French troops continue with plan to leave Rwanda, despite appeals to stay

August 11, 1994|By Los Angeles Times

GIKONGORO, Rwanda -- French soldiers protecting an estimated 1.2 million Rwandans are continuing their pullout from this tortured African country, still uncertain whether another colossal refugee stampede is brewing.

French commanders, who have already cut their force by about half, pressed ahead with their plan for a complete withdrawal from their security zone in southwestern Rwanda by Aug. 22, although there are broad appeals for their troops to remain.

A few hundred French troops now provide a shield that keeps a giant mass of Hutus from bolting across the border into Zaire. At worst, such a flight could rival the tragedy of Hutus who have already crossed the border farther north in one of the deadliest refugee movements in modern times.

"It is very difficult to predict the reaction of large crowds. And they are gathering in the camps here every day. The psychology of this can go very quickly," said French Marine Col. Erik de Stabenrath, commander of this zone.

If Hutus rush across the border to Bukavu, Zaire, in coming days, they face conditions hardly better than the disease and despair that greeted the 1 million or so Rwandan refugees who went into Goma, Zaire, last month.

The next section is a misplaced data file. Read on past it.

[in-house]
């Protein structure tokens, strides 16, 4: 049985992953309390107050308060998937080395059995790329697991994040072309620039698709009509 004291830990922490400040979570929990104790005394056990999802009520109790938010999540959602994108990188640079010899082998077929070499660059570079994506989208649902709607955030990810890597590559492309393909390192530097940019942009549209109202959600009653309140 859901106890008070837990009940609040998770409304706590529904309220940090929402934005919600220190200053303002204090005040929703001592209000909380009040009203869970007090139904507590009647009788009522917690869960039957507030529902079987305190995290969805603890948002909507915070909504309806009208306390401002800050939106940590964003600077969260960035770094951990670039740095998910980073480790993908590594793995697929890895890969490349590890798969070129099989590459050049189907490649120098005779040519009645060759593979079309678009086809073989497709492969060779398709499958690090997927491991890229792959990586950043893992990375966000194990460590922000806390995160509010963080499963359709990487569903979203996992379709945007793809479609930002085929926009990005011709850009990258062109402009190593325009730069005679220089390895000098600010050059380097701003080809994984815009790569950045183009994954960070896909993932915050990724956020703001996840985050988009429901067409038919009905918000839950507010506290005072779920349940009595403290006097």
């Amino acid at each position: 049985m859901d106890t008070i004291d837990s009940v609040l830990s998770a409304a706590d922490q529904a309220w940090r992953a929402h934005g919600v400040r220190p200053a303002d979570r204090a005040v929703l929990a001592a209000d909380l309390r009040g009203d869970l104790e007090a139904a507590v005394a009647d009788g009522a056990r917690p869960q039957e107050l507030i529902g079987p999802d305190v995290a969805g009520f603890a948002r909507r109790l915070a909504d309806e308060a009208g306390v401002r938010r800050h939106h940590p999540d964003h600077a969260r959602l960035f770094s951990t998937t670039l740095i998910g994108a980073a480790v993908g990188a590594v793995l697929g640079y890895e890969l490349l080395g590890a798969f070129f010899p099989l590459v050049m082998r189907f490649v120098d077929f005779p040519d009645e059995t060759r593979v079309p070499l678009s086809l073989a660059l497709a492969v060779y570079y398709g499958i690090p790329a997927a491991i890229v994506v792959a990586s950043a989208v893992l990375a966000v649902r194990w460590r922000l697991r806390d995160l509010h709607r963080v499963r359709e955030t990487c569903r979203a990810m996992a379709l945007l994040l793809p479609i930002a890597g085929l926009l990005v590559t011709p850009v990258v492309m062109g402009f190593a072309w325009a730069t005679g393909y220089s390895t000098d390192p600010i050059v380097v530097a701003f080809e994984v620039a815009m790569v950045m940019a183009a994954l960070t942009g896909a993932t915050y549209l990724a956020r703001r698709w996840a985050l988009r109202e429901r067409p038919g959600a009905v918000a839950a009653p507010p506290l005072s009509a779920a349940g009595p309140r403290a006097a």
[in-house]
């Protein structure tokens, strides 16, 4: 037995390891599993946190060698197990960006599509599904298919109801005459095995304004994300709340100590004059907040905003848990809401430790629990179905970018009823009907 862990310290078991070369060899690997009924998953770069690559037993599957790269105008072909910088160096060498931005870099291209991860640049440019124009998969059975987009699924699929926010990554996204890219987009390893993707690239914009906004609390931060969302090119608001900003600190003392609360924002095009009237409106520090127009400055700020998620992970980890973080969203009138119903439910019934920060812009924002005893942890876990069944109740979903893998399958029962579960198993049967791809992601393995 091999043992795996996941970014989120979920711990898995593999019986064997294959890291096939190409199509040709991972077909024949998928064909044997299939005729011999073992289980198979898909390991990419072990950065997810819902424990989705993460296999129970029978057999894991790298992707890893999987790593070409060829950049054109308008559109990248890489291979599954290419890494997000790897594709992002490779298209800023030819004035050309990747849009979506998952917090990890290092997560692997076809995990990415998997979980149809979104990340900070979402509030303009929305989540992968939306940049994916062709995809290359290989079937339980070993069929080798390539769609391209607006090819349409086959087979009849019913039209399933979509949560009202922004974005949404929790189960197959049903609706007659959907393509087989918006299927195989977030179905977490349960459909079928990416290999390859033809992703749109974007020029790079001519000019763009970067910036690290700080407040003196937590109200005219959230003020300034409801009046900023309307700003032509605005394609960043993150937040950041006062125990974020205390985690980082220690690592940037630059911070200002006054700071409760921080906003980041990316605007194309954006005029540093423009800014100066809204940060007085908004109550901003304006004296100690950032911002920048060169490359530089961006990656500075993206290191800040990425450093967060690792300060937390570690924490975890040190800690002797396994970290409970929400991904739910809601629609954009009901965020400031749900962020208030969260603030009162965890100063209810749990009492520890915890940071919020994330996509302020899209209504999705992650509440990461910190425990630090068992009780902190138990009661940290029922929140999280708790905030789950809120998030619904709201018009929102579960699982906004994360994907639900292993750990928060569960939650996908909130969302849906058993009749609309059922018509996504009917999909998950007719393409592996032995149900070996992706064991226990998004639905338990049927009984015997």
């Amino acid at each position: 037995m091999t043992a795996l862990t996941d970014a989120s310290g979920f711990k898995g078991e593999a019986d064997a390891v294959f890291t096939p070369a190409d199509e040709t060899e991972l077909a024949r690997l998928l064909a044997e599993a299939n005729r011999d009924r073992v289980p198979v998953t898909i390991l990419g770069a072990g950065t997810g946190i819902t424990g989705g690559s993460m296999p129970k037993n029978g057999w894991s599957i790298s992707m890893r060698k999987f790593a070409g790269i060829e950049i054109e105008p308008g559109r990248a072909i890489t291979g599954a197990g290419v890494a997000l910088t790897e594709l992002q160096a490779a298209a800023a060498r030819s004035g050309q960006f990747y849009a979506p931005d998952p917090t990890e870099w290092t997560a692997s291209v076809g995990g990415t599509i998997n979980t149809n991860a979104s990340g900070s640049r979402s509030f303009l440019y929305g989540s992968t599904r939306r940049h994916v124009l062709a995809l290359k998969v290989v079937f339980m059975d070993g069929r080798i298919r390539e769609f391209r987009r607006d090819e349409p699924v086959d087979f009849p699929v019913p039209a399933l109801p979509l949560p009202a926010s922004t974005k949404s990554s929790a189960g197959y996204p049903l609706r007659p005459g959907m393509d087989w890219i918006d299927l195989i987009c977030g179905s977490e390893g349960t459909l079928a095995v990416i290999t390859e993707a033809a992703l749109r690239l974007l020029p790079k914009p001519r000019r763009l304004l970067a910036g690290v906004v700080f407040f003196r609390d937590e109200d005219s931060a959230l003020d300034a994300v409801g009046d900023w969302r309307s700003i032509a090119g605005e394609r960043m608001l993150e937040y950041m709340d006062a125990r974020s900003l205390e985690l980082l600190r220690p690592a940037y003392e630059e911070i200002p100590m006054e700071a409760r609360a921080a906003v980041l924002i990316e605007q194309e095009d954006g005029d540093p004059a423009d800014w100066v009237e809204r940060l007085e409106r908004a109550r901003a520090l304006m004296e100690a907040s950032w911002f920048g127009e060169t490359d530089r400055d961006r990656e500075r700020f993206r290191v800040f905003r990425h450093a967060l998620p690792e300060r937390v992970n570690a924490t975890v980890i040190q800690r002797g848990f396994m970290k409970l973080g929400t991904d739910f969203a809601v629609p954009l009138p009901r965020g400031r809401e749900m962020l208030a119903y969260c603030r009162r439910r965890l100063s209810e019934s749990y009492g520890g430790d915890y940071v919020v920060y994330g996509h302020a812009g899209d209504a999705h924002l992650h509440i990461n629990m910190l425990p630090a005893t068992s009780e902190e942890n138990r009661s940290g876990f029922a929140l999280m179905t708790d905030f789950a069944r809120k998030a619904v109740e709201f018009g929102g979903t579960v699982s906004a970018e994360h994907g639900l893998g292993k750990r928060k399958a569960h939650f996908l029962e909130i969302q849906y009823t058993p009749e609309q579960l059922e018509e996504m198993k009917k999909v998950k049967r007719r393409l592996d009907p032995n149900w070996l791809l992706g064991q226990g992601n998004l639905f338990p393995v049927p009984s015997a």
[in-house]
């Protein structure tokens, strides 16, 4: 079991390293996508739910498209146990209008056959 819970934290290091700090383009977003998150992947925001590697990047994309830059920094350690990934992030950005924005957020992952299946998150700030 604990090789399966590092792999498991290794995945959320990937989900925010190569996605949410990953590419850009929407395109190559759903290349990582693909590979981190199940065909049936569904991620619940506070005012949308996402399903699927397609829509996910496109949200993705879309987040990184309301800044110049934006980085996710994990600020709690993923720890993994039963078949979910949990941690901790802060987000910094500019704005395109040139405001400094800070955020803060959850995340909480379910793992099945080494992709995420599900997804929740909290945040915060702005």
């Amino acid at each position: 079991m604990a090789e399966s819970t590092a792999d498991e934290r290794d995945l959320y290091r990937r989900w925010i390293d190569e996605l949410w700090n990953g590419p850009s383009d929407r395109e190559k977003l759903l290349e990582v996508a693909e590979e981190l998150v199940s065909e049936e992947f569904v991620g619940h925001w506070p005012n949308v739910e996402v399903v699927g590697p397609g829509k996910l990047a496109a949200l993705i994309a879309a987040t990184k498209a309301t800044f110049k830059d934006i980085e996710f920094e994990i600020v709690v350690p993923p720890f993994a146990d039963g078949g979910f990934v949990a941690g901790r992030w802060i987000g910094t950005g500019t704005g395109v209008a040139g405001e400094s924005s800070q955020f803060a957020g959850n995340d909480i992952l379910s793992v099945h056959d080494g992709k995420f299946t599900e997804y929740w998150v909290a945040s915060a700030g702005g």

"It cannot happen again -- it simply cannot happen because it is too horrible to happen," said Ray Wilkinson, spokesman for the U.N. High Commissioner for Refugees.

But if the Hutus stay put, their future may not be so bright, either. Perhaps 1 million of the Hutus here already are refugees from other parts of the country and what awaits them may be another bloody chapter in their death struggle for ethnic revenge, the French say.

The Hutus fear being left unprotected in their own country against the vengeance that is the history of Rwanda.

"We can cope with disease -- [but] the Tutsi soldiers will kill us for sure," said Venuste Hakizimana, 25, a Hutu teacher. "If the French leave, who will protect us? We are wondering, 'Can we stay? Or should we go?' I talk about this a great deal with my friends. We have decided if the French leave, we will leave."

Mr. Hakizimana says that he set himself a Sunday deadline. After that, he said, he will begin the five-day march from Gikongoro over a steep mountain road to reach Zaire before the last of the French soldiers goes home.

African troops of the United Nations already are moving into the region to try to maintain a shield for the Hutus. But neither African soldiers nor the United Nations is widely trusted here.

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